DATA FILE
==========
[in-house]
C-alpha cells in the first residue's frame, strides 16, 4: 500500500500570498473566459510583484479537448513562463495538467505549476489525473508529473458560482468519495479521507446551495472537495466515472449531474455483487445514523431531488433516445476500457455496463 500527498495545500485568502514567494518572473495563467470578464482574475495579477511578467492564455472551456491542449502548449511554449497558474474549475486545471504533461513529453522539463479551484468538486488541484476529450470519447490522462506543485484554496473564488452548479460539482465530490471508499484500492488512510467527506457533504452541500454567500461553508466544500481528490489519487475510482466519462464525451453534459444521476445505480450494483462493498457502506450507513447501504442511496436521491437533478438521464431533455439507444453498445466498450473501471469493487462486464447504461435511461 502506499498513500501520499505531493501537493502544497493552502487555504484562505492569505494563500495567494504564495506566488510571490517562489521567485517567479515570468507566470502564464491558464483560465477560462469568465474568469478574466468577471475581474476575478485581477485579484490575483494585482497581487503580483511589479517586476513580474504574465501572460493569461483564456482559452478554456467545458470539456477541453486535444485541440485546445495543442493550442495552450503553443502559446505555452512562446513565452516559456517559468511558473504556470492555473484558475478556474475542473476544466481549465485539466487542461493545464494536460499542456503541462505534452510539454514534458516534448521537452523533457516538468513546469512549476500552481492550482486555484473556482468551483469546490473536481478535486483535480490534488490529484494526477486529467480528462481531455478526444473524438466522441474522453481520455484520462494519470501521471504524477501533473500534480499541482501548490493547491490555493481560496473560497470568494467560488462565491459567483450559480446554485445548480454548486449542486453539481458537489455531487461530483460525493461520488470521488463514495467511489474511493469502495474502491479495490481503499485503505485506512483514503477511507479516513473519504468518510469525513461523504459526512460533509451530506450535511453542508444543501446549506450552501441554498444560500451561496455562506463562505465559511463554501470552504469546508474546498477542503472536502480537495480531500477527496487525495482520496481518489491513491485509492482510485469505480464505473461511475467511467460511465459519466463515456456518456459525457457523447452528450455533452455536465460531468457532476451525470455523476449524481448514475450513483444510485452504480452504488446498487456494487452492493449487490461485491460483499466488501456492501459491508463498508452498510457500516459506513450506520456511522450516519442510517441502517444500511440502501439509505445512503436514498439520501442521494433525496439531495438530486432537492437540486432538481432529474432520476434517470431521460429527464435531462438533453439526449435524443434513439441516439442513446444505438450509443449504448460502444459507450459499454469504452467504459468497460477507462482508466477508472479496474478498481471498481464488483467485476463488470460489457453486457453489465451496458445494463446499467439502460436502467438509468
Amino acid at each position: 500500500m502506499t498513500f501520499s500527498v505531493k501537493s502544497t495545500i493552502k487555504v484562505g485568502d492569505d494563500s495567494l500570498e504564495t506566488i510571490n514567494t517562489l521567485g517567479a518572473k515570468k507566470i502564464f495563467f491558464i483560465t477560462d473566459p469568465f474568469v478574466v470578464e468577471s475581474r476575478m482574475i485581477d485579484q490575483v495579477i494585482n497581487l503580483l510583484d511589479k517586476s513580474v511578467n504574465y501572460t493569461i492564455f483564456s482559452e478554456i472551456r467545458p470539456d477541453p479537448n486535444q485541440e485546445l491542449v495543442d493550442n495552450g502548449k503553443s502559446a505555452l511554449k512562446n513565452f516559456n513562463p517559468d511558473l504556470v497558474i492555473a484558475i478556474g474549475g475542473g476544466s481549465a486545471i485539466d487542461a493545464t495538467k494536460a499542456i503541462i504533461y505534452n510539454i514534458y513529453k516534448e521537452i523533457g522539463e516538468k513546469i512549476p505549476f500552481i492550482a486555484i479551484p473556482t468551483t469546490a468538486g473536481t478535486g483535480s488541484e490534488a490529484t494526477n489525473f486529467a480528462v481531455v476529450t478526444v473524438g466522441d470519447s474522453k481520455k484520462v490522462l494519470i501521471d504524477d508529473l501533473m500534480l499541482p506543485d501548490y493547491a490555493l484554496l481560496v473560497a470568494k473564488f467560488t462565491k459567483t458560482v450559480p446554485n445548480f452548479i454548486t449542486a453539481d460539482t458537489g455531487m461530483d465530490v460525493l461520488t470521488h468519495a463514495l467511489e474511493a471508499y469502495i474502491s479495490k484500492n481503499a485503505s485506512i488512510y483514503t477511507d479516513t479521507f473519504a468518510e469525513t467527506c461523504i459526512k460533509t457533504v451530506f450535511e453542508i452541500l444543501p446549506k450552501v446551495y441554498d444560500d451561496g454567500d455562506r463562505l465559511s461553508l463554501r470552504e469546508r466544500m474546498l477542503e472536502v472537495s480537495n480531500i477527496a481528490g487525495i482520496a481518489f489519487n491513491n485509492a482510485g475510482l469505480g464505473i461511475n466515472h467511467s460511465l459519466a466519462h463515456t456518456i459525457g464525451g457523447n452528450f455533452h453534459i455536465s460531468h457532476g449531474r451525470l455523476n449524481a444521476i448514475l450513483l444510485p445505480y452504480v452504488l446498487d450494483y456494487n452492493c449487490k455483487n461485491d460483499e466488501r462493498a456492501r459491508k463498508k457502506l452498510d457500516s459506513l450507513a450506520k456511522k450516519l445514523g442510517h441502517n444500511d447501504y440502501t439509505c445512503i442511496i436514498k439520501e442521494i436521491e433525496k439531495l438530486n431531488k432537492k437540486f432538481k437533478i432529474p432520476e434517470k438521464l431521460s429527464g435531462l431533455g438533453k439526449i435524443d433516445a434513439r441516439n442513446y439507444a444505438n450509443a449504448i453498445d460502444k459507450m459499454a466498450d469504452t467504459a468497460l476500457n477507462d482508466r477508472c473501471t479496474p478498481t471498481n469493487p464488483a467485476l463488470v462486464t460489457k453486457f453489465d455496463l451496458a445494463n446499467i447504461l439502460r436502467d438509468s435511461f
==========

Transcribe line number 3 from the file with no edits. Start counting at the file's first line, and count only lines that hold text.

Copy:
Amino acid at each position: 500500500m502506499t498513500f501520499s500527498v505531493k501537493s502544497t495545500i493552502k487555504v484562505g485568502d492569505d494563500s495567494l500570498e504564495t506566488i510571490n514567494t517562489l521567485g517567479a518572473k515570468k507566470i502564464f495563467f491558464i483560465t477560462d473566459p469568465f474568469v478574466v470578464e468577471s475581474r476575478m482574475i485581477d485579484q490575483v495579477i494585482n497581487l503580483l510583484d511589479k517586476s513580474v511578467n504574465y501572460t493569461i492564455f483564456s482559452e478554456i472551456r467545458p470539456d477541453p479537448n486535444q485541440e485546445l491542449v495543442d493550442n495552450g502548449k503553443s502559446a505555452l511554449k512562446n513565452f516559456n513562463p517559468d511558473l504556470v497558474i492555473a484558475i478556474g474549475g475542473g476544466s481549465a486545471i485539466d487542461a493545464t495538467k494536460a499542456i503541462i504533461y505534452n510539454i514534458y513529453k516534448e521537452i523533457g522539463e516538468k513546469i512549476p505549476f500552481i492550482a486555484i479551484p473556482t468551483t469546490a468538486g473536481t478535486g483535480s488541484e490534488a490529484t494526477n489525473f486529467a480528462v481531455v476529450t478526444v473524438g466522441d470519447s474522453k481520455k484520462v490522462l494519470i501521471d504524477d508529473l501533473m500534480l499541482p506543485d501548490y493547491a490555493l484554496l481560496v473560497a470568494k473564488f467560488t462565491k459567483t458560482v450559480p446554485n445548480f452548479i454548486t449542486a453539481d460539482t458537489g455531487m461530483d465530490v460525493l461520488t470521488h468519495a463514495l467511489e474511493a471508499y469502495i474502491s479495490k484500492n481503499a485503505s485506512i488512510y483514503t477511507d479516513t479521507f473519504a468518510e469525513t467527506c461523504i459526512k460533509t457533504v451530506f450535511e453542508i452541500l444543501p446549506k450552501v446551495y441554498d444560500d451561496g454567500d455562506r463562505l465559511s461553508l463554501r470552504e469546508r466544500m474546498l477542503e472536502v472537495s480537495n480531500i477527496a481528490g487525495i482520496a481518489f489519487n491513491n485509492a482510485g475510482l469505480g464505473i461511475n466515472h467511467s460511465l459519466a466519462h463515456t456518456i459525457g464525451g457523447n452528450f455533452h453534459i455536465s460531468h457532476g449531474r451525470l455523476n449524481a444521476i448514475l450513483l444510485p445505480y452504480v452504488l446498487d450494483y456494487n452492493c449487490k455483487n461485491d460483499e466488501r462493498a456492501r459491508k463498508k457502506l452498510d457500516s459506513l450507513a450506520k456511522k450516519l445514523g442510517h441502517n444500511d447501504y440502501t439509505c445512503i442511496i436514498k439520501e442521494i436521491e433525496k439531495l438530486n431531488k432537492k437540486f432538481k437533478i432529474p432520476e434517470k438521464l431521460s429527464g435531462l431533455g438533453k439526449i435524443d433516445a434513439r441516439n442513446y439507444a444505438n450509443a449504448i453498445d460502444k459507450m459499454a466498450d469504452t467504459a468497460l476500457n477507462d482508466r477508472c473501471t479496474p478498481t471498481n469493487p464488483a467485476l463488470v462486464t460489457k453486457f453489465d455496463l451496458a445494463n446499467i447504461l439502460r436502467d438509468s435511461f